The strength of Tower of God isn’t in its narrative, which still feels like it’s taking baby steps towards an inciting incident that concludes the series, but in its characters. In our preview, I praised the quirky and colourful character designs that range from the green, lizard-like best girl Anaak, to a dude who’s snuggly-wrapped in a blanket most of the time. When they take time out from trying to kill each other to sit around a table, however, I realised that their personalities are just as vivid and charming as their designs (or more so, in the case of the charismatic Endorsi). Tower of God shines so brightly with its cast that I could easily say it was the series I enjoyed the most this season, even though I came out of it knowing just as little about the tower as I did going in. The action can be gripping at times too, such as watching Anaak go on a rampage with her whip-like sword, or Khun’s intricate strategies unfold. In terms of the production, Kevin Penkin’s score adds a magical, fantastical quality that really elevates the series, and the always-wonderful Saori Hayama delivers a stand-out performance as Rachel. In a nutshell, I enjoy Tower of God in a similar way to Sword Art Online – you don’t need to take it too seriously, and just have fun with it.
The double-edged sword of adapting an ongoing WebToon, though, is that the Tower of God anime doesn’t get to answer most of the questions or resolve the conflicts it poses, but has left me wanting more. So please Crunchyroll, if you’re reading this, announce a second season! It really needs one after how it ended! Until then, I guess I’ll have to read the WebToon…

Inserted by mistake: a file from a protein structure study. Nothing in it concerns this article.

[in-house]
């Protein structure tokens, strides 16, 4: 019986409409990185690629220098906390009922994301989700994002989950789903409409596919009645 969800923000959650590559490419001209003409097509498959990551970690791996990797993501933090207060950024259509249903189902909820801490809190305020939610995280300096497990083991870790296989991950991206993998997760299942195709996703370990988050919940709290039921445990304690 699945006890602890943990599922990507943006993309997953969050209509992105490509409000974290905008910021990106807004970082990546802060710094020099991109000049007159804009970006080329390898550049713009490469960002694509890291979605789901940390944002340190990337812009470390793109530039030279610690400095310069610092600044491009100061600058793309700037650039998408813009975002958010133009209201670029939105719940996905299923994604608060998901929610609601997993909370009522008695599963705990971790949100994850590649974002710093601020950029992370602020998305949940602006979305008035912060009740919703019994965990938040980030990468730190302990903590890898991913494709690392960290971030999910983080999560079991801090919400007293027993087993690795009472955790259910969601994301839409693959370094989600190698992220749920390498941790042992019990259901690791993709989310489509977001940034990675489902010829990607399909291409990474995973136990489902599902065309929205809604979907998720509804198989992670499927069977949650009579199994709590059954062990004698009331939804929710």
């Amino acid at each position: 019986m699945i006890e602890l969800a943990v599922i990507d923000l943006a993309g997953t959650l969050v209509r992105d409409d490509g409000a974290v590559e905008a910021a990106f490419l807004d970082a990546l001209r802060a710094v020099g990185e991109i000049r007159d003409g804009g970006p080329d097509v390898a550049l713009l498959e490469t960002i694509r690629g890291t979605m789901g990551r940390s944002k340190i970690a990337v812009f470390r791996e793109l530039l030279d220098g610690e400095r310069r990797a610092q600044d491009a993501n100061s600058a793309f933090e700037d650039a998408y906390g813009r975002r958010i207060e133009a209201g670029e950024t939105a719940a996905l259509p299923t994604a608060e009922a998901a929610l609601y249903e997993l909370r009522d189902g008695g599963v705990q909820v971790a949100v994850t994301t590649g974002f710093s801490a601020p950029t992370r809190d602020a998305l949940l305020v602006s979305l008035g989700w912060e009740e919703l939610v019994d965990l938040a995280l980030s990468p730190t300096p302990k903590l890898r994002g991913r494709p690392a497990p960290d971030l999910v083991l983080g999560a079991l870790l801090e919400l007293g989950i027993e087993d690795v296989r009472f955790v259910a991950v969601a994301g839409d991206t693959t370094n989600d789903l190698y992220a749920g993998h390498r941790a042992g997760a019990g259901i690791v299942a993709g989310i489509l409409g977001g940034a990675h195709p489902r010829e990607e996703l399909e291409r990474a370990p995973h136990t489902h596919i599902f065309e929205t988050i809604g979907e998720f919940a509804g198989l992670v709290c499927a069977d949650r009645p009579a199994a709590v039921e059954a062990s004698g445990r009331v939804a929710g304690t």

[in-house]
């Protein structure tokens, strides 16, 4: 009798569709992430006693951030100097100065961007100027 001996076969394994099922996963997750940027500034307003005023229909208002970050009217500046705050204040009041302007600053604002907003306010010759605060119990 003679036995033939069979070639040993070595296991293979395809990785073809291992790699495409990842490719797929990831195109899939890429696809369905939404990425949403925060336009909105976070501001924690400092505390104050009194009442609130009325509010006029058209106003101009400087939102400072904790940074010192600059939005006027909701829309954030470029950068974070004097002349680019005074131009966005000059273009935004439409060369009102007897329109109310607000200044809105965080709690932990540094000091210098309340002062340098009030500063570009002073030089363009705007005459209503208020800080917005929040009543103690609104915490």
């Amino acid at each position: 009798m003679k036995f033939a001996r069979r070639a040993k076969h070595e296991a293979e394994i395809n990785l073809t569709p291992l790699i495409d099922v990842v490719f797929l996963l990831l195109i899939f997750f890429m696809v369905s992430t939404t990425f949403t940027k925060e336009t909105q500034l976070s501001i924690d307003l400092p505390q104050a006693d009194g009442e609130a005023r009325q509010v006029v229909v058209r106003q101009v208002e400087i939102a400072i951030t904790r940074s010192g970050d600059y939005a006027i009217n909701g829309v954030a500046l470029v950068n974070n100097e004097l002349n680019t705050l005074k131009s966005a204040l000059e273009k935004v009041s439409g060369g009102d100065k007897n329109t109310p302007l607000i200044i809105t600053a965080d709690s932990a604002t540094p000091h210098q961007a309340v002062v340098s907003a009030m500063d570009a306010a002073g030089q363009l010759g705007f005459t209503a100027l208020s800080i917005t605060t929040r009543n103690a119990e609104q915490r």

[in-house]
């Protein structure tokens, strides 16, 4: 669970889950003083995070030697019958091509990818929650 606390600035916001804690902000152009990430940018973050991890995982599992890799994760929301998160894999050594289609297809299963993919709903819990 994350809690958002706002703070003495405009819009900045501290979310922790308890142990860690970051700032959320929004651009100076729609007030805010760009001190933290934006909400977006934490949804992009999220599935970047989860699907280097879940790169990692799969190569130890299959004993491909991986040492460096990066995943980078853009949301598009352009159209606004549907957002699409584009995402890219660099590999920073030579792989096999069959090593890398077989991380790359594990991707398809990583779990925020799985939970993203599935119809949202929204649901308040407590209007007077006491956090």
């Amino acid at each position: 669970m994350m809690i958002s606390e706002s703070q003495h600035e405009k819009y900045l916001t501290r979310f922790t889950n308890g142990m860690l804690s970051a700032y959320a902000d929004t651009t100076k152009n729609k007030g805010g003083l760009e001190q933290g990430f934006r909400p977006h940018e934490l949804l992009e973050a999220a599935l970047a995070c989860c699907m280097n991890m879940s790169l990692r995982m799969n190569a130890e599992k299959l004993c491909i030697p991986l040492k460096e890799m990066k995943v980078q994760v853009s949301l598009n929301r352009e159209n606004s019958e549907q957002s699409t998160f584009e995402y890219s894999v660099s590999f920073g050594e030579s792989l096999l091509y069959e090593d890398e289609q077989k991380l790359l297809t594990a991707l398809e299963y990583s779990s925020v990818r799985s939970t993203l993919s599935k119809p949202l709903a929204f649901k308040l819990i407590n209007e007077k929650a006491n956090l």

In spite of many series falling by the wayside, this has proved to be a surprisingly strong and varied season. Thank goodness, during the gloom of lockdown, then, for the mischievous humour of Kaguya-san whose second season proved just as wickedly enjoyable as the first, possibly taking the prize for the best OP – and the antics of Katarina Klaes, reborn into an otome game she once played and realizing that she’s the villainess (see Demelza’s thoughts above). Best anime for me was Kakushigoto (another contender for best OP of the season, and best ED too) also covered for us here by Demelza – which charmed and amused and touched the heart in equal measure. Magical animation for both OP and ED matched the chosen songs and the series so well! But I’m here to talk about the second season of Fruits Basket which is now dramatizing the later volumes of the manga and has entered the territory that wasn’t covered by the original TV anime. The cast is now so large that schoolgirl heroine Tohru and the little household run by Shigure Soma that she has become an integral part of are sometimes absent from whole episodes or only glimpsed on the periphery. As we get to see more of Akito, the young head of the Soma household – and their cruel and unhealthy attitude to the others who are possessed/cursed by spirits of the animals of the Zodiac – we see how far the reality of the benign god inviting the twelve creatures to dinner has warped over time and become corrupted by the curse. Akito is no benevolent kami – but needy, self-centred and abusive. What has made them become this way? We haven’t yet discovered – but a crucial meeting while everyone is at the beach for the summer break – pits Akito against Tohru. During the holiday, Akito has been holding court at another holiday home close by, heightening and reinforcing the insecurities the Soma young people feel about themselves. Monster-possessed Kyo is told he will be locked away, like his grandfather, for life. Yet when the Soma children return to the other house, there’s Tohru, ready to welcome and reassure them – and suddenly, Akito’s stranglehold seems to be weakening. Just a little.